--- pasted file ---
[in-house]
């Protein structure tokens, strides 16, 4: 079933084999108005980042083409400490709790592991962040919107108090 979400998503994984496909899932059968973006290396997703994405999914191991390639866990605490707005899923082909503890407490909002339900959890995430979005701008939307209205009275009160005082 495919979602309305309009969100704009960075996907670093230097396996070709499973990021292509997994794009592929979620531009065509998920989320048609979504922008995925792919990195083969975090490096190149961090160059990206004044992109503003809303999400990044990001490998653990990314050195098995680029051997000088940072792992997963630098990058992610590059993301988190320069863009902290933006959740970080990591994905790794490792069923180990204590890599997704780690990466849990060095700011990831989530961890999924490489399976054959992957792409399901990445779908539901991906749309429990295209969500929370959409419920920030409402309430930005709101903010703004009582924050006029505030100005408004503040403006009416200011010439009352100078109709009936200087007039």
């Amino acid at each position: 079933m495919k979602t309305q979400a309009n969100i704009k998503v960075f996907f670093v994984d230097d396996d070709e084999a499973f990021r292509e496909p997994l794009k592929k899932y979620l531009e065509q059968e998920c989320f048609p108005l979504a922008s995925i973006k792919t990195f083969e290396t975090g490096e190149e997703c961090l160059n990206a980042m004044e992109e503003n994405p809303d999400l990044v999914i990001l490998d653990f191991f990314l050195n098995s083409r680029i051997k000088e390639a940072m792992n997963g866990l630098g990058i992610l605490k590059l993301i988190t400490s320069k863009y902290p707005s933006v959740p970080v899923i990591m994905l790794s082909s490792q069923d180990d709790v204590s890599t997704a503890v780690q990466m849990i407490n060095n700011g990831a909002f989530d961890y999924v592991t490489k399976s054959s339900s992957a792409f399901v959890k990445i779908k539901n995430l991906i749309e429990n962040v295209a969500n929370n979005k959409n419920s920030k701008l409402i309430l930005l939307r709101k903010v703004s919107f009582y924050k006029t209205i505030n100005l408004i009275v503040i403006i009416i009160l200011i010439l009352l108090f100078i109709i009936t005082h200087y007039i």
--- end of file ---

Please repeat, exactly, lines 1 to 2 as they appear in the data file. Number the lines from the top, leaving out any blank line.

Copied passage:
[in-house]
């Protein structure tokens, strides 16, 4: 079933084999108005980042083409400490709790592991962040919107108090 979400998503994984496909899932059968973006290396997703994405999914191991390639866990605490707005899923082909503890407490909002339900959890995430979005701008939307209205009275009160005082 495919979602309305309009969100704009960075996907670093230097396996070709499973990021292509997994794009592929979620531009065509998920989320048609979504922008995925792919990195083969975090490096190149961090160059990206004044992109503003809303999400990044990001490998653990990314050195098995680029051997000088940072792992997963630098990058992610590059993301988190320069863009902290933006959740970080990591994905790794490792069923180990204590890599997704780690990466849990060095700011990831989530961890999924490489399976054959992957792409399901990445779908539901991906749309429990295209969500929370959409419920920030409402309430930005709101903010703004009582924050006029505030100005408004503040403006009416200011010439009352100078109709009936200087007039």